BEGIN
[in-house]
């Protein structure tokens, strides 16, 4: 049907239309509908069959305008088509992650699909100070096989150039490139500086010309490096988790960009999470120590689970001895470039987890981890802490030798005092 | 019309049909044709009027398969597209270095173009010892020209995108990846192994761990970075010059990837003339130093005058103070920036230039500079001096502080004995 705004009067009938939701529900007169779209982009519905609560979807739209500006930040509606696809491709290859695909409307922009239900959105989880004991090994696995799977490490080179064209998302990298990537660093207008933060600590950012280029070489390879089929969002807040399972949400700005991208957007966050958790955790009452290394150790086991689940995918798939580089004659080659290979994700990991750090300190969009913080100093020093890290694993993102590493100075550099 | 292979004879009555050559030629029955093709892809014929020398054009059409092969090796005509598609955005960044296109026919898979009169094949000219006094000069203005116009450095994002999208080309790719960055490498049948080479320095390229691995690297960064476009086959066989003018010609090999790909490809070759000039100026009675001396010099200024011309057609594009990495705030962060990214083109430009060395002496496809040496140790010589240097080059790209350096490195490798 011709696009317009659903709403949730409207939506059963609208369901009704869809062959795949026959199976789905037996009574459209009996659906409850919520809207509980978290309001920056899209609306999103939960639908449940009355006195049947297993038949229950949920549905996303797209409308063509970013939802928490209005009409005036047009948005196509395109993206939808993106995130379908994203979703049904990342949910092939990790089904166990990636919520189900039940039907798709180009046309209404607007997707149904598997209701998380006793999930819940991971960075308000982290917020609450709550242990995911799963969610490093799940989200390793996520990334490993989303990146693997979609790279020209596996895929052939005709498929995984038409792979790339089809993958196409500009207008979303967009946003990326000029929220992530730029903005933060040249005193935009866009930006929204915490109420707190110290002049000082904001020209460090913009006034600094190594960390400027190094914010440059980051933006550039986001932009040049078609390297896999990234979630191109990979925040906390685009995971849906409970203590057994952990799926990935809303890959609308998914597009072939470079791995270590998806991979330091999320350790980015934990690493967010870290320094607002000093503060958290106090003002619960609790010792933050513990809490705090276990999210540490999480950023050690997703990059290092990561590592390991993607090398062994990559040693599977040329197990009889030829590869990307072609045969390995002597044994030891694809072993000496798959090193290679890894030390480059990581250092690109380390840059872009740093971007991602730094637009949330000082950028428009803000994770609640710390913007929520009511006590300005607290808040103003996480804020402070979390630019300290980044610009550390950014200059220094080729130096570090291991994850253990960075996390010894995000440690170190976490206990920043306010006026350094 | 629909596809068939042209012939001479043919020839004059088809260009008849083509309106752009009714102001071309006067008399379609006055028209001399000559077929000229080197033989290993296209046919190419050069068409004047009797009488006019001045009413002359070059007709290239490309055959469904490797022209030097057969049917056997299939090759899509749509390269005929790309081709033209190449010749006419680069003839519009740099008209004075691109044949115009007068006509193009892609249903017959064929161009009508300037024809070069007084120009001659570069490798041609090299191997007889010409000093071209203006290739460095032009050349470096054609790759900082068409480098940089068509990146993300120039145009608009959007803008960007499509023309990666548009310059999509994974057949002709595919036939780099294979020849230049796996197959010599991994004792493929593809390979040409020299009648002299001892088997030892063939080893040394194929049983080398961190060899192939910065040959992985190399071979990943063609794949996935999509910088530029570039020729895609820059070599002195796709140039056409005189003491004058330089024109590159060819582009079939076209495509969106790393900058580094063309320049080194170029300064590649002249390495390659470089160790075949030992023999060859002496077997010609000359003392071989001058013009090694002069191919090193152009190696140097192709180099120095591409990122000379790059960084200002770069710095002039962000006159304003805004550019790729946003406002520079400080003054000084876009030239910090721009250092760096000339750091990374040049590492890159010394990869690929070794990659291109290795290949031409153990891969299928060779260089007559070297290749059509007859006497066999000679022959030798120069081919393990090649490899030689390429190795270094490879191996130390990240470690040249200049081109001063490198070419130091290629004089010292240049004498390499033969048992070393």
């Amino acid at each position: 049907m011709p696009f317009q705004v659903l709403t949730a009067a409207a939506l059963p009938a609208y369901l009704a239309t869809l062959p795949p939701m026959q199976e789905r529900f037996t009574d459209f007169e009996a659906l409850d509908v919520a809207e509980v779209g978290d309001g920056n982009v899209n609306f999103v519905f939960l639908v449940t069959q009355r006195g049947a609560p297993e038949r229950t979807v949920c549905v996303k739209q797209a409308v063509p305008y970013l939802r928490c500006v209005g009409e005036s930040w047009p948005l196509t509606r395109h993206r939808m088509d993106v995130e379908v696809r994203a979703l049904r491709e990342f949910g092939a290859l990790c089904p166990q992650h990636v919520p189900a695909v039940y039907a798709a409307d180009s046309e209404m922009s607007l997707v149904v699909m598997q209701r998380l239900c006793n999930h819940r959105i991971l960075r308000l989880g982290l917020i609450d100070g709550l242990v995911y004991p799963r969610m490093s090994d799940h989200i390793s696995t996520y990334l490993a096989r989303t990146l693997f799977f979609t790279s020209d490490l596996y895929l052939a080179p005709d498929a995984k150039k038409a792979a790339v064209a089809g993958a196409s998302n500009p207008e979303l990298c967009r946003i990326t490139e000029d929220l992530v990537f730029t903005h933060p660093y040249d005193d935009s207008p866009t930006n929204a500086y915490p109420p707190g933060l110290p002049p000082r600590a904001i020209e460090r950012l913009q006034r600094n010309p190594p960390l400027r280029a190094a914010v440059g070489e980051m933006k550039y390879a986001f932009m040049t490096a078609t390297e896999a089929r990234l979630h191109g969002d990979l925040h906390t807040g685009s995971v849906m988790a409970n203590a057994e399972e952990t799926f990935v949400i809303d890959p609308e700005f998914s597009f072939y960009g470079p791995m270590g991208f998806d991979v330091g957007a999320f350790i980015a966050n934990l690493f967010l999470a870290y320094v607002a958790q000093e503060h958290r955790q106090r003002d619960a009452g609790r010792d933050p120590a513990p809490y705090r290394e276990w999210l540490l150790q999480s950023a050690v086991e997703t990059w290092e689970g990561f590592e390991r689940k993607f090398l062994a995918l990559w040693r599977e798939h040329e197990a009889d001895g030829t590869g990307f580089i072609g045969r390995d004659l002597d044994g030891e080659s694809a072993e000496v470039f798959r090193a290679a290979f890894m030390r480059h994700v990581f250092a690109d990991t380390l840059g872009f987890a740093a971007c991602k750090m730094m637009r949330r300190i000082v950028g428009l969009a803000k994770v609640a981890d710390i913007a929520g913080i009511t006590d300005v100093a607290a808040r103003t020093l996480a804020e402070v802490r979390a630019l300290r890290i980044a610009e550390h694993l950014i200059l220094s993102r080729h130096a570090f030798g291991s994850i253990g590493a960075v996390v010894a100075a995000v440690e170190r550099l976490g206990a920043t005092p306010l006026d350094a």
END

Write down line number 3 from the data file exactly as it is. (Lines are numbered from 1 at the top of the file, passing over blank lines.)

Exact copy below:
């Amino acid at each position: 049907m011709p696009f317009q705004v659903l709403t949730a009067a409207a939506l059963p009938a609208y369901l009704a239309t869809l062959p795949p939701m026959q199976e789905r529900f037996t009574d459209f007169e009996a659906l409850d509908v919520a809207e509980v779209g978290d309001g920056n982009v899209n609306f999103v519905f939960l639908v449940t069959q009355r006195g049947a609560p297993e038949r229950t979807v949920c549905v996303k739209q797209a409308v063509p305008y970013l939802r928490c500006v209005g009409e005036s930040w047009p948005l196509t509606r395109h993206r939808m088509d993106v995130e379908v696809r994203a979703l049904r491709e990342f949910g092939a290859l990790c089904p166990q992650h990636v919520p189900a695909v039940y039907a798709a409307d180009s046309e209404m922009s607007l997707v149904v699909m598997q209701r998380l239900c006793n999930h819940r959105i991971l960075r308000l989880g982290l917020i609450d100070g709550l242990v995911y004991p799963r969610m490093s090994d799940h989200i390793s696995t996520y990334l490993a096989r989303t990146l693997f799977f979609t790279s020209d490490l596996y895929l052939a080179p005709d498929a995984k150039k038409a792979a790339v064209a089809g993958a196409s998302n500009p207008e979303l990298c967009r946003i990326t490139e000029d929220l992530v990537f730029t903005h933060p660093y040249d005193d935009s207008p866009t930006n929204a500086y915490p109420p707190g933060l110290p002049p000082r600590a904001i020209e460090r950012l913009q006034r600094n010309p190594p960390l400027r280029a190094a914010v440059g070489e980051m933006k550039y390879a986001f932009m040049t490096a078609t390297e896999a089929r990234l979630h191109g969002d990979l925040h906390t807040g685009s995971v849906m988790a409970n203590a057994e399972e952990t799926f990935v949400i809303d890959p609308e700005f998914s597009f072939y960009g470079p791995m270590g991208f998806d991979v330091g957007a999320f350790i980015a966050n934990l690493f967010l999470a870290y320094v607002a958790q000093e503060h958290r955790q106090r003002d619960a009452g609790r010792d933050p120590a513990p809490y705090r290394e276990w999210l540490l150790q999480s950023a050690v086991e997703t990059w290092e689970g990561f590592e390991r689940k993607f090398l062994a995918l990559w040693r599977e798939h040329e197990a009889d001895g030829t590869g990307f580089i072609g045969r390995d004659l002597d044994g030891e080659s694809a072993e000496v470039f798959r090193a290679a290979f890894m030390r480059h994700v990581f250092a690109d990991t380390l840059g872009f987890a740093a971007c991602k750090m730094m637009r949330r300190i000082v950028g428009l969009a803000k994770v609640a981890d710390i913007a929520g913080i009511t006590d300005v100093a607290a808040r103003t020093l996480a804020e402070v802490r979390a630019l300290r890290i980044a610009e550390h694993l950014i200059l220094s993102r080729h130096a570090f030798g291991s994850i253990g590493a960075v996390v010894a100075a995000v440690e170190r550099l976490g206990a920043t005092p306010l006026d350094a």